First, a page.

As a thriller, "X-Men" is a special-effects heavy extravaganza that never really thrills. The movie's $75-million budget is on ample display, with plenty of gee-whiz light displays and loud explosions, yet it makes much of an impact. The battle scenes are mostly perfunctory, with little originality or sense of danger. It is, in the end, a movie into which a great deal of effort was expended for disappointingly tepid results.
Overall Rating: (2)
Dolby Digital 5.1 Surround |
Dolby Digital 2.0 Surround
|Languages||English (5.1, 2.0), French
10 minutes of never-before-seen footage|
Fox Special: "Mutant Watch"
Interview with director Bryan Singer
Hugh Jackman's screen test
Animatics (animated storyboards)
Two theatrical trailers
Three TV spots
Music promotional spot
THX OptiMode test signals
| The THX-certified anamorphic
transfer in the film's original 2.35:1 aspect ratio is excellent. The
film has a generally dark look, but it never appears murky or
lacking in detail. Rather, colors are kept strong and
well-saturated, while black levels maintain admirable shadow
detail. The film has a number of different styles, ranging from
the desaturated opening sequence in the Nazi concentration
camp, to the dark, cavernous interiors of Magneto's lair, to the
shiny, metallic walls of Professor X's underground labs. The
transfer handles all of these styles very well without any hint of
artifacting, shimmering, or obtrusive edge
| The soundtrack is available in
either a Dolby Digital 5.1 surround or a 2.0 surround mix. The
5.1 surround mix is solid all around, with a rumbling low end
and plenty of spaciousness in the imaging. Michael Kamen's
score sounds excellent, as do the various sound effects. The
surround speakers are used often and creatively, especially
when Professor X's voice is inside someone's head, seeming to
come from the back and front simultaneously.|
Unfortunately, it turns out that the most highly anticipated
supplement on the "X-Men" DVD, the inclusion of additional
footage not seen in theaters, is also the most disappointing.
When the film was released theatrically, there were rumors of
director Bryan Singer having edited out up to 40 minutes of
footage in order to streamline the film. The DVD includes six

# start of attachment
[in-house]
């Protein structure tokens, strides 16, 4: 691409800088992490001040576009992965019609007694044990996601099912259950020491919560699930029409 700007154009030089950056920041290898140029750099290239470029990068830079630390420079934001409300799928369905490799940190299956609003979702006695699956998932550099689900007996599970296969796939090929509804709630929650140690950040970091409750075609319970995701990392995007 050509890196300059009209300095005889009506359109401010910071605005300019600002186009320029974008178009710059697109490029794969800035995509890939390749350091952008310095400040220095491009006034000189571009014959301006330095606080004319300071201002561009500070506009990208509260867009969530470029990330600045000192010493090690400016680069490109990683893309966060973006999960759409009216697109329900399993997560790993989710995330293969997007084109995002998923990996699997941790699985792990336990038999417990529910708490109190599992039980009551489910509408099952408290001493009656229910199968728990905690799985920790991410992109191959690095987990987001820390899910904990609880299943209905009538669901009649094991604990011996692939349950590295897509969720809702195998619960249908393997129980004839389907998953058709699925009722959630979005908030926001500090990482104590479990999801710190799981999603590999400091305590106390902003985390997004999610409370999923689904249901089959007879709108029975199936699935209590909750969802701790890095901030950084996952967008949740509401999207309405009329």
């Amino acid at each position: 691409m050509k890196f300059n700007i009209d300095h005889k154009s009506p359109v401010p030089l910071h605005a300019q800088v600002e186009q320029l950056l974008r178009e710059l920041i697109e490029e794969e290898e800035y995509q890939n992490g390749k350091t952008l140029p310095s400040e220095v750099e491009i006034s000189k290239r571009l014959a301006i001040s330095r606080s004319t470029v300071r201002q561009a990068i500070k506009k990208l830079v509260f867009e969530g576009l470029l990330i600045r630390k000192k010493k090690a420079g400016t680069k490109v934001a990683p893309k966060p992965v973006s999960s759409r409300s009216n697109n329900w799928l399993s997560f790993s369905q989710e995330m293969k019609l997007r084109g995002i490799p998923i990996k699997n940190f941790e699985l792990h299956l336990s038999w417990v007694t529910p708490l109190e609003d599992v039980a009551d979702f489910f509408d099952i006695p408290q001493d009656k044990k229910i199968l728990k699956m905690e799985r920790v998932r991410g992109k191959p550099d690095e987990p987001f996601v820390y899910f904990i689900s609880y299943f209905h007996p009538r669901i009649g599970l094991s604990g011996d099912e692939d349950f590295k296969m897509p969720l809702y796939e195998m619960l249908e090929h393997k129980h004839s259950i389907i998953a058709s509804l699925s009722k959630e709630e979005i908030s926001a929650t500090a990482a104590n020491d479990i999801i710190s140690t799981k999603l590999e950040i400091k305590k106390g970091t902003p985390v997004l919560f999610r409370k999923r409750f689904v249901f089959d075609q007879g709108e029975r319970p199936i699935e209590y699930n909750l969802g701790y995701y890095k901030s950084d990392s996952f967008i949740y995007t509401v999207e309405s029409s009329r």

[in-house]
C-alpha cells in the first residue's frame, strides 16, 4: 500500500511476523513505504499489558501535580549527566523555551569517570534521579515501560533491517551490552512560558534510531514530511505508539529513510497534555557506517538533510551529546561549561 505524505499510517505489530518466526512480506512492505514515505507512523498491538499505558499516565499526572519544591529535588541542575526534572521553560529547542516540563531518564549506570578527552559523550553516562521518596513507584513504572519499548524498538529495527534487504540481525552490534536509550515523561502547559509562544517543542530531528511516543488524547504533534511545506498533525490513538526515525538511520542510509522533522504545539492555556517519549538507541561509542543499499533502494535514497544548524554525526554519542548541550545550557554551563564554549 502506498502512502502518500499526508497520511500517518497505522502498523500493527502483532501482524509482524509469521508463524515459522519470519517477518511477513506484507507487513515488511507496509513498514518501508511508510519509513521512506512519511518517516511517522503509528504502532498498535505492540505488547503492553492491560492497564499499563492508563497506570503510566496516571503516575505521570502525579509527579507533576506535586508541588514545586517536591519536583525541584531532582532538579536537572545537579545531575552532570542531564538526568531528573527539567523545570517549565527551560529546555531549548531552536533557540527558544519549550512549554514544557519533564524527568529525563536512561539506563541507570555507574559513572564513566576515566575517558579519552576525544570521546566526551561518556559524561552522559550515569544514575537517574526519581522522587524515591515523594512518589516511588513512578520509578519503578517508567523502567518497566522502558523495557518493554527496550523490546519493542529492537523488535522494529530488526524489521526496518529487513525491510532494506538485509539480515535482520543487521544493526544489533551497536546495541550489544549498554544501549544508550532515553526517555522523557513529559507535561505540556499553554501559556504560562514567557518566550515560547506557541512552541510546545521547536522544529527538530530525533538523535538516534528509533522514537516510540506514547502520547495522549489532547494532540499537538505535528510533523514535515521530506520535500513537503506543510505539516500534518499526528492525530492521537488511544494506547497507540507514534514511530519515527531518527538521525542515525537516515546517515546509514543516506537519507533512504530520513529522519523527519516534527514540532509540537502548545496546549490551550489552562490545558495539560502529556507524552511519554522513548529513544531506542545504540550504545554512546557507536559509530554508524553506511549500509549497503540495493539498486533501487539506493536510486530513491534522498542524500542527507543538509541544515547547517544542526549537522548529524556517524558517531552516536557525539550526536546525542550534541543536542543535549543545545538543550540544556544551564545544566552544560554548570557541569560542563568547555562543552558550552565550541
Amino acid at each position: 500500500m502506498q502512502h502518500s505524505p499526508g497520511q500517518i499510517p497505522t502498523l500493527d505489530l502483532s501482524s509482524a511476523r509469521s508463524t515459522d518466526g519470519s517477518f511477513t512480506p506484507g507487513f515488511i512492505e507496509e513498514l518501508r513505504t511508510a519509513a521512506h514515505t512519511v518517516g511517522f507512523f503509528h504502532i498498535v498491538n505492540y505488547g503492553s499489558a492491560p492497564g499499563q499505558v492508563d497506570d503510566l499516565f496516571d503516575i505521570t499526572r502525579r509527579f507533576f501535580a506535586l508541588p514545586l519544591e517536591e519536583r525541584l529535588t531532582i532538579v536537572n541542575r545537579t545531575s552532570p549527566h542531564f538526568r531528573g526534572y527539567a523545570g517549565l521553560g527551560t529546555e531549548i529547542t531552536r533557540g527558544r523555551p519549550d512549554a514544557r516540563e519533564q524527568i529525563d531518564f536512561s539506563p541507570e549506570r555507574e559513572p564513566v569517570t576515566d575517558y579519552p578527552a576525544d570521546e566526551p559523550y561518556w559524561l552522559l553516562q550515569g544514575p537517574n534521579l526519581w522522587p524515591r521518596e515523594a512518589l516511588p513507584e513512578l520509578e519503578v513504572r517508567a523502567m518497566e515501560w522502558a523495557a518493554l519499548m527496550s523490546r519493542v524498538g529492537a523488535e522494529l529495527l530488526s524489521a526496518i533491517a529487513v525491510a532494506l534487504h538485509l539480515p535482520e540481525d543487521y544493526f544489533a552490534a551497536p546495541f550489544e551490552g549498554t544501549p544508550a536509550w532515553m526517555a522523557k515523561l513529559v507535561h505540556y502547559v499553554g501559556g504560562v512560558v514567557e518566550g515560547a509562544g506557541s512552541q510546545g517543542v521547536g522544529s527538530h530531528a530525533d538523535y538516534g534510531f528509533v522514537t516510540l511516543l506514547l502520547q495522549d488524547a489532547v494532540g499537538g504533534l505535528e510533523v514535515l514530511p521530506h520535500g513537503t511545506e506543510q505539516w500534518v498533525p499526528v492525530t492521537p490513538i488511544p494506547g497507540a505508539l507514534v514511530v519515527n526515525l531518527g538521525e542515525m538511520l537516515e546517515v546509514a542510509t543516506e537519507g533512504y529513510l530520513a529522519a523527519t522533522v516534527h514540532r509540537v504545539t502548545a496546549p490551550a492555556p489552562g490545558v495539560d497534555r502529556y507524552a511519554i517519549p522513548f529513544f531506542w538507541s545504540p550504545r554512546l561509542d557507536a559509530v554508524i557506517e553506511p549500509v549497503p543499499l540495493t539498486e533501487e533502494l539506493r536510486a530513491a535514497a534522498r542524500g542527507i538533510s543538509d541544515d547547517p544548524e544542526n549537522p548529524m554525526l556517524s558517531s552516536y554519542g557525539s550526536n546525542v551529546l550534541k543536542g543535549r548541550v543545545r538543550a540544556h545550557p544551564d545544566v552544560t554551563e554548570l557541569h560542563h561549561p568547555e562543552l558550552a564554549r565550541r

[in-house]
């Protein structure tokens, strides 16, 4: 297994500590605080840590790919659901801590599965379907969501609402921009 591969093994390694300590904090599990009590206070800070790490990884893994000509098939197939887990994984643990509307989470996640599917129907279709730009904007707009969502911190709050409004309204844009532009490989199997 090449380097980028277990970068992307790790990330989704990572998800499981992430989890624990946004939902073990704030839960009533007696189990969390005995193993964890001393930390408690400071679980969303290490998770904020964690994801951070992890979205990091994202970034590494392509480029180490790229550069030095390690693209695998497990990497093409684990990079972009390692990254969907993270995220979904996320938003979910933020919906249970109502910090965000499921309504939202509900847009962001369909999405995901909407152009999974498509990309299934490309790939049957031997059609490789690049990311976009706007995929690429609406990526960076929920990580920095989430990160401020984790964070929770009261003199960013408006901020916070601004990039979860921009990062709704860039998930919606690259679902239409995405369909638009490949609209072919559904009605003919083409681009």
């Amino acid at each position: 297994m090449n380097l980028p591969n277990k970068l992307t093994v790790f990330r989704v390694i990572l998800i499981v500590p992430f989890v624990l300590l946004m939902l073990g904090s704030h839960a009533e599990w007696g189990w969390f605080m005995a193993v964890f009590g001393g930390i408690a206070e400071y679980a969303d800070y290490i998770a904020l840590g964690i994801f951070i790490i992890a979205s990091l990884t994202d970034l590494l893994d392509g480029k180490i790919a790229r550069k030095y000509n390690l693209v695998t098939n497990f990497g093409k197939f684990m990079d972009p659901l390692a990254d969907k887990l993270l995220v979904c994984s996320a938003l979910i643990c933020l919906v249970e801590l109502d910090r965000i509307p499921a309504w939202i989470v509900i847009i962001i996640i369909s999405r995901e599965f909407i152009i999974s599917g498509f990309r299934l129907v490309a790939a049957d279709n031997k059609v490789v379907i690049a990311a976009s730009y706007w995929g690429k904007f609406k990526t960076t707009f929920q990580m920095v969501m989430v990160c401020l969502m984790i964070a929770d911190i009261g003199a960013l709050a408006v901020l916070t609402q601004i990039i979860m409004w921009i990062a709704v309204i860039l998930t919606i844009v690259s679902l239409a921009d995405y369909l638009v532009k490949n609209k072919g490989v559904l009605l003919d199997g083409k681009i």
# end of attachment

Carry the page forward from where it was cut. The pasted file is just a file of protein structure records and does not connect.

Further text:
new scenes (roughly 10 minutes) not seen in theaters, which are
supposed to be viewable within the context of the film via
seamless branching if you want to see the extended cut.
However, unlike other seamless branching discs (notably Fox's
"The Abyss"), the branching here is not seamless.
Rather, when the movie comes to a point where a new scene
should be inserted, there is a pause of a few seconds during
which time the screen goes blank. Then, when the inserted scene
comes up, it is in nonanamorphic widescreen and of
considerably lesser visual quality (much, much darker) than the
rest of the film! Rather than these scenes being smoothly
integrated into the narrative (some of them are actually slightly
different versions of scenes already in the film, so there is
redundancy), they are clumsily inserted, drawing attention to
themselves and breaking up the movie's flow.
On a more positive note, the disc does include some nice
behind-the scenes information. In lieu of an audio commentary,
the disc offers excerpts from director Bryan Singer's appearance
on "The Charlie Rose Show." The interview is conveniently
divided into five chapters according to subject matter: Why me
made "X-Men," the challenge of bringing a comic book to life on
the screen, directing actors, learning from actors, and the
challenges of making a studio film. Another nice addition is a
brief excerpt from Hugh Jackman's screen test for the part of
Wolverine. Even performing in a studio sans costume, it is
readily apparent why the producers saw he was so perfect for
The art gallery is divided into two sections, "Character Design"
and "Production Design," which combined contain 170
conceptual sketches and paintings, documenting the process by
which the look of the film was created (the Character Design
section also includes a few photos of props, such as Cyclops'
glasses and Wolverine's prosthetic arm).
Another interesting inclusion are two animatics, or rough,
computer-animated storyboards, of the train fight sequence and
the Statue of Liberty fight sequence. These animatics are
detailed renderings of exactly how the scenes will look before
they are filmed, including camera movements, making them far
and beyond superior to traditional hand-drawn storyboards.
"Mutant Watch," a 22-minue pseudo-news program featuring
Bruce Davison's Senator Kelly, which was originally broadcast
on HBO, is an interesting, if somewhat goofy, diversion. Even
though it is obviously little more than a program designed to
help market the film (it includes minimal new footage of Kelly
in Senate hearings and lots of clips from the movie, some
behind-the-scenes footage, and interviews with key personnel),
it is enjoyable in its own right. (On a side note, it plays on some
amusing political stereotypes by making the intolerant Senator
Kelly a Republican from Kansas, whose chief opponents at the
hearing are socially liberal Democrats who implore that mutants
should be accepted into society.)
The disc also includes two theatrical trailers (in nonanamphic
1.85:1 widescreen and stereo sound), as well as three TV spots
and a music promotional spot.